Building muscle is no easy task.
This is especially true after the first few months of gym. Prior to starting, you would have had practically no experience lifting a dumbbell and a rudimentary understanding how to stimulate a muscle; let alone know how to effectively isolate a muscle.
But regardless of the situation, you were motivated to hit the gym, so you tackle the problem head-on by performing exercises with machines and dumbbells in an attempt to grow. Like any beginner, after our first few workouts, we would go home with a grand smile believing that we’ve accomplished muscle growth thinking our ultimate physique was around the corner. However, little did we know how ignorant we were at the time. Yes, overloading the muscles with weights can lead to muscle growth, but it is just one of many variables that need to be applied to develop bigger and stronger muscles.
For many of us we had to learn the hard way and take months and for some, years before we stopped guessing and developed a stable foundation of knowledge before we could string a relatively good formula to grow. But if you are a beginner now, fortunately, it doesn’t have to be like that. Because in this article, I am going to give you an insight into primary factors the work behind the scenes that lead to building stronger and larger muscles to help you grow!
The Human Physiology
Although we don’t need to be a scientist that specialises in biology. We do however need to have a rudimentary understanding of how our body works to promote muscle growth.
Internally, our body is made up of a vast range of simple and complicated mechanisms that lead to muscle hypertrophy. But to make this article practical, I am going to just break down three essential functions that our body utilises for growth.WBFF Pro Muscle Model – Marko Djordjic
There are around 650 skeletal muscles in the human body, and every one of them will contract when triggered by motor neurons. It all begins with a component of the cell known as the sarcoplasmic reticulum whose primary role is to relay messages to your muscles telling them to contract. Essentially, the more frequently your muscles receive these signals (contractions), the stronger they become.
Over time, when muscles activate, they slowly build a sense of memory that allows particular movements to be performed at a quicker and easier rate than previously. For this reason, it is common that after a period of strength gain, muscles will be able to grow at a steady rate due to easier and quicker contractions.
Protein synthesis is a core process responsible for creating proteins for the body’s internal systems, including muscle growth. However, as a result of your body always prioritising nutrition for essential organs before muscle growth, you will never be able to achieve muscle hypertrophy as long as muscle breakdown overcomes the process of protein synthesis.
A simple solution for this issue is to provide your body with a caloric surplus. In doing so, you ensure that your body will not need to catabolise any tissue due to a lack of nutrition. To accurate calculate this caloric intake, you need to incorporate your BMI, fitness activity level and your lifestyle work out a number catered to your body. If you are unsure of how to put this together, this article here will provide you a step by step guide.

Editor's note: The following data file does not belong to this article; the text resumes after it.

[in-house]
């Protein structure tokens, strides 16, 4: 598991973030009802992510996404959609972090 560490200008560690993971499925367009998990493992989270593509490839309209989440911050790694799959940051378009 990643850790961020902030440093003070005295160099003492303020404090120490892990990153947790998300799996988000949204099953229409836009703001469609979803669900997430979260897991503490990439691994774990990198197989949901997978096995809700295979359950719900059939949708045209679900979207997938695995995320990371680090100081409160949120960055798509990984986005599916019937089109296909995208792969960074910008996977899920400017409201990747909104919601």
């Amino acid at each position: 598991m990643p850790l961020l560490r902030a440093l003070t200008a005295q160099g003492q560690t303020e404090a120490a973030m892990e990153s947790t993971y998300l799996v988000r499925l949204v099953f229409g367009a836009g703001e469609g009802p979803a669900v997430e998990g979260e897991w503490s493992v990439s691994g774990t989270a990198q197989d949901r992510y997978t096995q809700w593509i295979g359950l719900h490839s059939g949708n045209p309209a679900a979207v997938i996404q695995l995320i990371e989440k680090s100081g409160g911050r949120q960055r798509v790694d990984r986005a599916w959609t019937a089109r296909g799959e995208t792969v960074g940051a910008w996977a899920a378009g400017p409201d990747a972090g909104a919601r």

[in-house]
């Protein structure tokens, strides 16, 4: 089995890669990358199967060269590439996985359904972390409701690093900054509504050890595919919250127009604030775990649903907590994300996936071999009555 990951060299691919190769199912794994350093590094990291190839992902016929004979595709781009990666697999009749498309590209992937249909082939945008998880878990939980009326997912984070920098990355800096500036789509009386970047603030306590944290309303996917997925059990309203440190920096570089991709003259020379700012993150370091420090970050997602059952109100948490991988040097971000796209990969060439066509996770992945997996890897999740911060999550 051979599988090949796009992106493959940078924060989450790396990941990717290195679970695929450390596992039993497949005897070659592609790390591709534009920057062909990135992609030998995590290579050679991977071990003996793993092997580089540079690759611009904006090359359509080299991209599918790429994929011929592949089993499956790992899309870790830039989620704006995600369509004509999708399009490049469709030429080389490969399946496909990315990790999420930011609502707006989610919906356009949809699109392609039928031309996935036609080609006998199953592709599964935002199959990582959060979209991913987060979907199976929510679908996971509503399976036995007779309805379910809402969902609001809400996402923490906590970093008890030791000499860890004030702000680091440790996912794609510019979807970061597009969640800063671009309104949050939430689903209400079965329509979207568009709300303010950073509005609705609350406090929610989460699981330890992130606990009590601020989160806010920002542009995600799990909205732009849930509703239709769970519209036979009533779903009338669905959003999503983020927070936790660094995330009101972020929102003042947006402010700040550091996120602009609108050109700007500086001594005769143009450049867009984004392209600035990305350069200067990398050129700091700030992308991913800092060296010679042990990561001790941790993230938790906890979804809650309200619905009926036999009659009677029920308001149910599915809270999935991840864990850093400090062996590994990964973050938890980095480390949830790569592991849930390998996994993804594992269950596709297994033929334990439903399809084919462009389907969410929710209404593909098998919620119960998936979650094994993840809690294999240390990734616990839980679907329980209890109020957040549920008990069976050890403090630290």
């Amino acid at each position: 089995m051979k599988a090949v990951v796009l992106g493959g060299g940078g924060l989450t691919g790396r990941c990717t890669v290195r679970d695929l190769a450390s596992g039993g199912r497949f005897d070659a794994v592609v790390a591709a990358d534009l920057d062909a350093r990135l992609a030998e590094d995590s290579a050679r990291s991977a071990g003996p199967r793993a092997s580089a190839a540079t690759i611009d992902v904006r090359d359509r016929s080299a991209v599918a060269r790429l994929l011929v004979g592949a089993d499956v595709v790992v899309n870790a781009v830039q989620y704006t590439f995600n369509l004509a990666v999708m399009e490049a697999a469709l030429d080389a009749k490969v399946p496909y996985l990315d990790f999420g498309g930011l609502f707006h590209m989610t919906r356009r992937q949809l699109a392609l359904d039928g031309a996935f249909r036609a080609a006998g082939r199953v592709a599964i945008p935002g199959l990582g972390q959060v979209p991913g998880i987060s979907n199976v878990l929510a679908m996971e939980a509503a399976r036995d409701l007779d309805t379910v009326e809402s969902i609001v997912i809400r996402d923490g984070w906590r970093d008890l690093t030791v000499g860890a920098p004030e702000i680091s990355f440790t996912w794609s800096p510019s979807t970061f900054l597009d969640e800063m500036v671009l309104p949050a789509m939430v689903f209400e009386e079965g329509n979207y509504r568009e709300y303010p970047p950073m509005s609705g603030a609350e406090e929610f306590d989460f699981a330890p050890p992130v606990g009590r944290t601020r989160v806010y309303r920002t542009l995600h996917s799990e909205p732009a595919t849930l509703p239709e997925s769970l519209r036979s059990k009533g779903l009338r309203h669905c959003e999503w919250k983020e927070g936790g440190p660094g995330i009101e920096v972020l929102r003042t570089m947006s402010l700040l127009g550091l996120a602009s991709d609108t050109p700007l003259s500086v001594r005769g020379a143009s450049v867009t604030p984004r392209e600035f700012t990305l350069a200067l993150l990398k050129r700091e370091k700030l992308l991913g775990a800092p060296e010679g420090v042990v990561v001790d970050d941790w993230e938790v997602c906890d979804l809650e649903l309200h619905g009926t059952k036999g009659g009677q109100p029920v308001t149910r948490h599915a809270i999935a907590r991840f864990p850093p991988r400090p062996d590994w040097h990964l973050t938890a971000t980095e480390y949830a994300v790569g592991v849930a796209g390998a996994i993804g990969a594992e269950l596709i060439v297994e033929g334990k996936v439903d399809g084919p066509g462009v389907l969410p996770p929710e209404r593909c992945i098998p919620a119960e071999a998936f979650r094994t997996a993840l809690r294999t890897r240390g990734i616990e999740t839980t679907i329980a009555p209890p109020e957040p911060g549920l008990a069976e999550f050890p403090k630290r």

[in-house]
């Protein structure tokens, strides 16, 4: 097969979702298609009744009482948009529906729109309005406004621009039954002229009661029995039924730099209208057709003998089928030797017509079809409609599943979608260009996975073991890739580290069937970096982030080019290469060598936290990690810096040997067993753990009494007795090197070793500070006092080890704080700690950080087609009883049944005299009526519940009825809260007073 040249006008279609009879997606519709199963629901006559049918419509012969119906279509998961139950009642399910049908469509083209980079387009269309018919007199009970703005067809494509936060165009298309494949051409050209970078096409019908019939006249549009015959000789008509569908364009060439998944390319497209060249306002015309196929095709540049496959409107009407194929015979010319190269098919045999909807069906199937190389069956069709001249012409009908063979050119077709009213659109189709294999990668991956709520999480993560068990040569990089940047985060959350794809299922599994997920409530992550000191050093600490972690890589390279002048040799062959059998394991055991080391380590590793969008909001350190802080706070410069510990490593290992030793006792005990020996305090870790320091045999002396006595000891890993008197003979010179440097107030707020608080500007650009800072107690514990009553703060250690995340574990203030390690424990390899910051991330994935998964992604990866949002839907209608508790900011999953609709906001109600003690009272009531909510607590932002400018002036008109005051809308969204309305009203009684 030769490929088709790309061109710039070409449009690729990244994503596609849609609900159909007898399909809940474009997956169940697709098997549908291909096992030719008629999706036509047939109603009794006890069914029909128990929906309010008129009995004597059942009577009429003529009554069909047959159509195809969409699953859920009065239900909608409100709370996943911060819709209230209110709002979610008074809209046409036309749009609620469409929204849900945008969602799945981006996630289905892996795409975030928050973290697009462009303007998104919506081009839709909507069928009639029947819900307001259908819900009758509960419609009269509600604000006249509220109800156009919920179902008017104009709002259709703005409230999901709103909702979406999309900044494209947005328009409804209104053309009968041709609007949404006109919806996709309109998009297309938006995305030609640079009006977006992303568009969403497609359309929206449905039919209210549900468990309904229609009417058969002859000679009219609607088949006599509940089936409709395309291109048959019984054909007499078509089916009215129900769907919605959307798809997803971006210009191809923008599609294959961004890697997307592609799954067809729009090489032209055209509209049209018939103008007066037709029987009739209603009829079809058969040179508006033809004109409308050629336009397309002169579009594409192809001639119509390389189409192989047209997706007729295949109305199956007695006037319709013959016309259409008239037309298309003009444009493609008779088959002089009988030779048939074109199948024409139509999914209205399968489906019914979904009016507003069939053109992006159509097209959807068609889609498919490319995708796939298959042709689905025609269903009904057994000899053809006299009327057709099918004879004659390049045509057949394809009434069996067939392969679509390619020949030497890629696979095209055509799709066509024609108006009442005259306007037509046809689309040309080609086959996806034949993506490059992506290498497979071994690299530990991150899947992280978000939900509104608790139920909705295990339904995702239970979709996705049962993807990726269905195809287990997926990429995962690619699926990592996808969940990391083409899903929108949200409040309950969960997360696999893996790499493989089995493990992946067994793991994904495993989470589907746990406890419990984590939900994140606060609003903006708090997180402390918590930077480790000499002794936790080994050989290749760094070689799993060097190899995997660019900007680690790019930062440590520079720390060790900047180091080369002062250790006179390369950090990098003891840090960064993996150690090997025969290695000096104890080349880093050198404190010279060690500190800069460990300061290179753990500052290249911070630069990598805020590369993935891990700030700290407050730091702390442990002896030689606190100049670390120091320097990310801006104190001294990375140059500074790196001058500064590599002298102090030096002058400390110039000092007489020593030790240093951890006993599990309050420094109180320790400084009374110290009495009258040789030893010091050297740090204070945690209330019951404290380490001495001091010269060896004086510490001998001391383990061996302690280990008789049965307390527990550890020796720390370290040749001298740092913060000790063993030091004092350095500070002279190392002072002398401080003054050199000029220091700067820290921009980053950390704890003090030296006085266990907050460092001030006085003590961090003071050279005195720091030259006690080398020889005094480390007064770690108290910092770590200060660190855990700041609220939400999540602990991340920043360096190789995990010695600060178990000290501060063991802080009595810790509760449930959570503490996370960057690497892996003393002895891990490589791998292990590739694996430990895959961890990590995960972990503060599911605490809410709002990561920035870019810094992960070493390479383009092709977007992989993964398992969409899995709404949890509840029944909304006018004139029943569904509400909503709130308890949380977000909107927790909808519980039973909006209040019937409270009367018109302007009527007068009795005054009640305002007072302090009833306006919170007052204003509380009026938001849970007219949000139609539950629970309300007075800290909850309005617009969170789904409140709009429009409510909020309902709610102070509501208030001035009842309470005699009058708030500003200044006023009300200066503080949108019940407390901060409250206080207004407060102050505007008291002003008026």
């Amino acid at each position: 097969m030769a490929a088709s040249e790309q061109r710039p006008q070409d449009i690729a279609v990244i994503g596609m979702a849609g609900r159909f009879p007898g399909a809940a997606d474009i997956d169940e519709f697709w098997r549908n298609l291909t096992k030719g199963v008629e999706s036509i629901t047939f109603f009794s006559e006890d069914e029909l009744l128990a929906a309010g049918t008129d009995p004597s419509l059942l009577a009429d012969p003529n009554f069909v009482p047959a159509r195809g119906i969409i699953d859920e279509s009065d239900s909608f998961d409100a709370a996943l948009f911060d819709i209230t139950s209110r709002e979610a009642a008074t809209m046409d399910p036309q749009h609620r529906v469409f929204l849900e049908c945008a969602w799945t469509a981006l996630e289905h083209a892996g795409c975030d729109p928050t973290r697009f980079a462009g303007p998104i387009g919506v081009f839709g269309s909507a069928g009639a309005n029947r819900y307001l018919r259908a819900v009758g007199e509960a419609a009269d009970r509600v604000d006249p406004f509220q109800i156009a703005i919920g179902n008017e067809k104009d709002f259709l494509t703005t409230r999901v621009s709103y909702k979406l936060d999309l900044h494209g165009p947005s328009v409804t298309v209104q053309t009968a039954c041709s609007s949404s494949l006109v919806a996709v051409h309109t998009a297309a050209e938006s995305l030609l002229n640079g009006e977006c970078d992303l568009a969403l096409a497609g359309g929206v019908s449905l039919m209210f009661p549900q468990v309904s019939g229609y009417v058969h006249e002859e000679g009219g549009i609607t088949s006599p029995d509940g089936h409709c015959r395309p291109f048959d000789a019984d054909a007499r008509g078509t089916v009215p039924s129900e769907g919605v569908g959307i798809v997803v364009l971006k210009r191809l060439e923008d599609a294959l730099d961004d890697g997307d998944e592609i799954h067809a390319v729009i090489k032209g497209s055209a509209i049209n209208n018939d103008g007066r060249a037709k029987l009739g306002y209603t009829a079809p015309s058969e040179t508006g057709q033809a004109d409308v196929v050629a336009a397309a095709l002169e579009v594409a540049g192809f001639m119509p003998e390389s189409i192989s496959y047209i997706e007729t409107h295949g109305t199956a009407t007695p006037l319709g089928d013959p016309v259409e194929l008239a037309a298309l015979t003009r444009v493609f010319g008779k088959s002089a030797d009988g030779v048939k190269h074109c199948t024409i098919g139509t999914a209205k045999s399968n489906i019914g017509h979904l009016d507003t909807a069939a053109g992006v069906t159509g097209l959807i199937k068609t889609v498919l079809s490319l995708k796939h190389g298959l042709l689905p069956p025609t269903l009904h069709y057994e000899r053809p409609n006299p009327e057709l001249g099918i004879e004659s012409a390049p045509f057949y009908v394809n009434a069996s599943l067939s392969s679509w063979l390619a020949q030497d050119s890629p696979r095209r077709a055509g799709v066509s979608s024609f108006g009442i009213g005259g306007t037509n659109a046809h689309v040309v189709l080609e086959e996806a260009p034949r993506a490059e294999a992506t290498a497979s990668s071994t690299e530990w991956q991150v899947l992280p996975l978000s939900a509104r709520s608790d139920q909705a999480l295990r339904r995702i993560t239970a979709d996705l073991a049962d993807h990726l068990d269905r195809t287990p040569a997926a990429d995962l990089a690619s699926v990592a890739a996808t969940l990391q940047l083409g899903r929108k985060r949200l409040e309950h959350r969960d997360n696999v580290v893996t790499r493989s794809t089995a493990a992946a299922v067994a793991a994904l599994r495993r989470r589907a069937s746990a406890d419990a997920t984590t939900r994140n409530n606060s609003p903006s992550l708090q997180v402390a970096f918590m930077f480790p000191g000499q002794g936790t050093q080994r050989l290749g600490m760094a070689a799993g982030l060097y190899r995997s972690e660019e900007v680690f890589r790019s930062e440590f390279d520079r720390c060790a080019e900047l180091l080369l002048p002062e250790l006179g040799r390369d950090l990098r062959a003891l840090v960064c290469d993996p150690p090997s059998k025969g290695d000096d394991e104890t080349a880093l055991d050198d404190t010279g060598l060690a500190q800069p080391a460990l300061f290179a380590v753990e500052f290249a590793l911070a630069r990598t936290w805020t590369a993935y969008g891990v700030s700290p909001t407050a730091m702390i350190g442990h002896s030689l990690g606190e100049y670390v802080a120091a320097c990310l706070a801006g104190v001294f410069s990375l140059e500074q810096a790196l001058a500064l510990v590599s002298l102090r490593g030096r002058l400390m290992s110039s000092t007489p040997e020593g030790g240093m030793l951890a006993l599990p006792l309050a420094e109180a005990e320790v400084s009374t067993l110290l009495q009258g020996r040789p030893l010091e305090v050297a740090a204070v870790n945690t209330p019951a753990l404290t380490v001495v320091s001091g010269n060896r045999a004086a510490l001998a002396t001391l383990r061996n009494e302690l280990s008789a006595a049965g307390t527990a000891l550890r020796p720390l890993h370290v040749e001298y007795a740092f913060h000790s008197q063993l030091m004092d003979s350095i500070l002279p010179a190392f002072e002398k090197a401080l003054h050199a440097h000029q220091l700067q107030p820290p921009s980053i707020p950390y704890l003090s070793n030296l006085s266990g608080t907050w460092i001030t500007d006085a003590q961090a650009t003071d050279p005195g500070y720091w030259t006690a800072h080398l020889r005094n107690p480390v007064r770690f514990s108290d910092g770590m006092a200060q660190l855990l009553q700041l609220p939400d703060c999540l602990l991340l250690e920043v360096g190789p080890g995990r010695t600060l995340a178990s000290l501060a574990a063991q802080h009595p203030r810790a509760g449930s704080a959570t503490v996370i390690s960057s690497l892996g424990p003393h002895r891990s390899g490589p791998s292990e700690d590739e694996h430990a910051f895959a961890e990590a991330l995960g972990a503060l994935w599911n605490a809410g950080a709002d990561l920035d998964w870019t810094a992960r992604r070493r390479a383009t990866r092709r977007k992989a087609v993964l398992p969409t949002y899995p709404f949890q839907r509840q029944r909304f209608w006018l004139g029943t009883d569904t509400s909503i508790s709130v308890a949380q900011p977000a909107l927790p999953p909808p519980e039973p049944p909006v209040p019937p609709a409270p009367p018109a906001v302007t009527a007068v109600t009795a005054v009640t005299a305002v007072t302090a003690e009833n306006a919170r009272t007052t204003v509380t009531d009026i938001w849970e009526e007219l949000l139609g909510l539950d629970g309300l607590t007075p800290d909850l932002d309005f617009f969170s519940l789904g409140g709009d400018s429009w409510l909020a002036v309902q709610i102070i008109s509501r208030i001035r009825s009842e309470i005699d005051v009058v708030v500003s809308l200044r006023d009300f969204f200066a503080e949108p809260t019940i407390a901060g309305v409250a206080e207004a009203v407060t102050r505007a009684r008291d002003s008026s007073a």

Additionally, you would obviously need to induce protein synthesis, and you can do this via two routes. One method is to perform some type of vigorous workout. This would be the ideal choice as training has a huge effect towards protein synthesis, and can ramp it up for up to 48 hours. The other alternative is through nutrients; however this route is short-lived. To do this, consume at least 3.2 grams of leucine, an essential amino acid to instigate protein synthesis each meal to keep this process going. This is equivalent to roughly 133 grams of beef or 139 grams of chicken outlined in this article by PhD Nutritional Scientist Layne Norton. And to top it off, a protein intake between 0.8 to 1.5 grams per pound of body weight (1.8 – 3.2 grams per kg) is also required to promote an anabolic environment for growth (you need to figure out the amount best for your body). For best results, you need to implement both options.Full body workouts are great for promoting protein synthesis throughout the body. Athlete: Chris Dickerson
Satellite cells get their name as a result of being located on the outer surface of muscle fibers. Their role is to provide an optimal environment for growth, repair, and maintenance of skeletal muscle tissue. Usually, satellite cells remain dormant. But when muscles receive any type of damage or trauma – an inevitable component of any form of resistance training, they become activated.
When these cells are triggered, they multiply and gravitate towards damaged muscle fibers to donate their nuclei to the fiber signaling the start of the growth and repair process for that particular muscle cell.
There you have it, three primary physiological variables results of working out. Next up is hormones!
The Anabolic Hormones
Hormones are chemical substances that act as a messenger whose role is to trigger metabolic processes in your body. Hormones with a direct contribution to muscle hypertrophy include: